Last week, on a day when the entire political class was watching Ottawa, Ontario MPP Gerry Phillips announced his retirement.
Occasionally in life, you get to work with someone you completely and unreservedly respect. Maybe it's an inspiring teacher who instills you with self-confidence. Or a dynamic leader in your organization who makes change happen. Or wise mentor who always seems to know how things are going to unfold.
For anyone who had the pleasure of working with him, Gerry Phillips is this person.
For 24 years, Gerry has been the MPP for Scarborough-Agincourt, a rapidly changing community home to one of Canada's most multi-cultural populations. Before entering the Legislature in 1987, he started three companies and employed 300 people. He was chair of the Metro school board, and chair of the Scarborough General Hospital board.
He served as citizenship and labour minister in the Peterson government, then finance critic for a dozen years in opposition, and chair of management board, minister of government services, acting minister of citizenship, minister of energy, and chair of cabinet in the McGuinty government.
Ontario has a beautiful Veterans' Memorial on the lawn of the Assembly because of Gerry.
Gift cards in Ontario no longer expire. New transmission lines were built. The Rouge Park got bigger. Gerry Phillips had a hand in all those.
Many has been the ticking political time bomb handed off to Gerry Phillips to defuse. Few have ever gone off. He has a magical power - akin to Herb Gray's "Gray Fog" - to make any subject so calm and sunny and dull that it can only be compared to a Jedi mind trick: "These are not the droids you are looking for."
But Gerry would be the first person to eschew individual accomplishment. As he said while announcing his retirement today, politics is a team sport.
Perhaps his greatest accomplishment then is spending 40 years in public service without bitterness or cynicism. His hilarious tribute speech at the farewell event for long-time political jousting partner Ernie Eves remains legendary. The press gallery at Queen's Park lament losing a valuable member of the football pool.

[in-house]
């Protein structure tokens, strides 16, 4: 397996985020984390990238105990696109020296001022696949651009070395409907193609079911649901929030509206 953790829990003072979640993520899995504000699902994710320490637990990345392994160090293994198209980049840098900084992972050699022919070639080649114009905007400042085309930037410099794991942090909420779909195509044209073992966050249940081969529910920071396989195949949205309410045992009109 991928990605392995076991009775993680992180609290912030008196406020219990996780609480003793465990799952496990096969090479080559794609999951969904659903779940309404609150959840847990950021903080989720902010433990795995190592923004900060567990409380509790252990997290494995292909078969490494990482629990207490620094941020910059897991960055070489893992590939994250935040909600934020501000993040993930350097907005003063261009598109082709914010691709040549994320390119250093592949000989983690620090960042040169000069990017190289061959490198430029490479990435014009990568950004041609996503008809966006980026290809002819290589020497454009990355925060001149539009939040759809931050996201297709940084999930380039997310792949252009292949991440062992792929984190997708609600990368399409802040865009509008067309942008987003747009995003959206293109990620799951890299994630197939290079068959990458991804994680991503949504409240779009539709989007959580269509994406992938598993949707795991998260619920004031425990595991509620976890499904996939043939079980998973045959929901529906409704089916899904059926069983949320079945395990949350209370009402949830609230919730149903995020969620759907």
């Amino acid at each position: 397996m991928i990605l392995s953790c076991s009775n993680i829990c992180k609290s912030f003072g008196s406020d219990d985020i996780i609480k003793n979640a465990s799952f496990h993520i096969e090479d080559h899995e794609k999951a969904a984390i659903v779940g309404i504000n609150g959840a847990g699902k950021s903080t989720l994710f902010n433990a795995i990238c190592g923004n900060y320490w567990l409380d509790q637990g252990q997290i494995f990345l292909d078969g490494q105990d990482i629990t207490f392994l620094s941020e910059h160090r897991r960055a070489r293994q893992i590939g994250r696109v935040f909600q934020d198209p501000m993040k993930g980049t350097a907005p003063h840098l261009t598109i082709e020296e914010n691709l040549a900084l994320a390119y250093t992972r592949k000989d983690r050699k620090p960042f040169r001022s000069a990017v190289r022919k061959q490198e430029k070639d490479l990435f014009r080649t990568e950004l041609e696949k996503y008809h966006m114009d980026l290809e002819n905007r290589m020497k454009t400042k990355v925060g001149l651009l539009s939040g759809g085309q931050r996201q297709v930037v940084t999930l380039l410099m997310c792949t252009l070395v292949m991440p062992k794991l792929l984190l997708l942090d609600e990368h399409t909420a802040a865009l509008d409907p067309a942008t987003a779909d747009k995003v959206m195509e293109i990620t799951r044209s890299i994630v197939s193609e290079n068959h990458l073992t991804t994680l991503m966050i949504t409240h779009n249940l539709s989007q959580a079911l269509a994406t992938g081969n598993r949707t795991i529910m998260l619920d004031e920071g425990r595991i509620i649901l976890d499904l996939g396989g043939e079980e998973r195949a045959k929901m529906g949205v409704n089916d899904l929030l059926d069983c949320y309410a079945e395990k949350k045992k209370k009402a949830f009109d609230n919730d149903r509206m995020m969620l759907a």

But Gerry Phillips could be deadly serious and effective when needed.
Perhaps the best distillation of his character comes from this story on Gerry's dogged pursuit of the truth about the shooting death of native protester Dudley George at Ipperwash Provincial Park in 1995. It's by Alison Blackduck, a reporter for Nunatsiaq News in Iqaluit, Nunavut. The story was printed in the Toronto Star on May 15, 2001. I reprint it here in full, because I only wish I could write like this.
In a brief telephone interview, Gerry Phillips renewed my faith in politicians and the mainstream political process.
In the short, yet telling, time during which we spoke, the Liberal MPP not only renewed my faith in politicians, but he also gave me hope that Dudley George will ultimately be remembered as an unfortunate victim of government incompetence and a man who received the justice and dignity that, ideally, should be everybody's due.
I interviewed Phillips about his years of dedication and his most recent political manoeuvre via telephone last Thursday. Over the thousands of kilometres separating us - I was in my Iqaluit office, Phillips was in his Queen's Park office - and through the noisy telephone line whose satellite delay echo and noise sometimes cut into our conversation, an indelible image of Phillips, whom I've never met in person, formed in my mind's eye.
I envisioned somebody who knows intuitively how to bend strategically, and as Ani DiFranco sings, "What doesn't bend, breaks."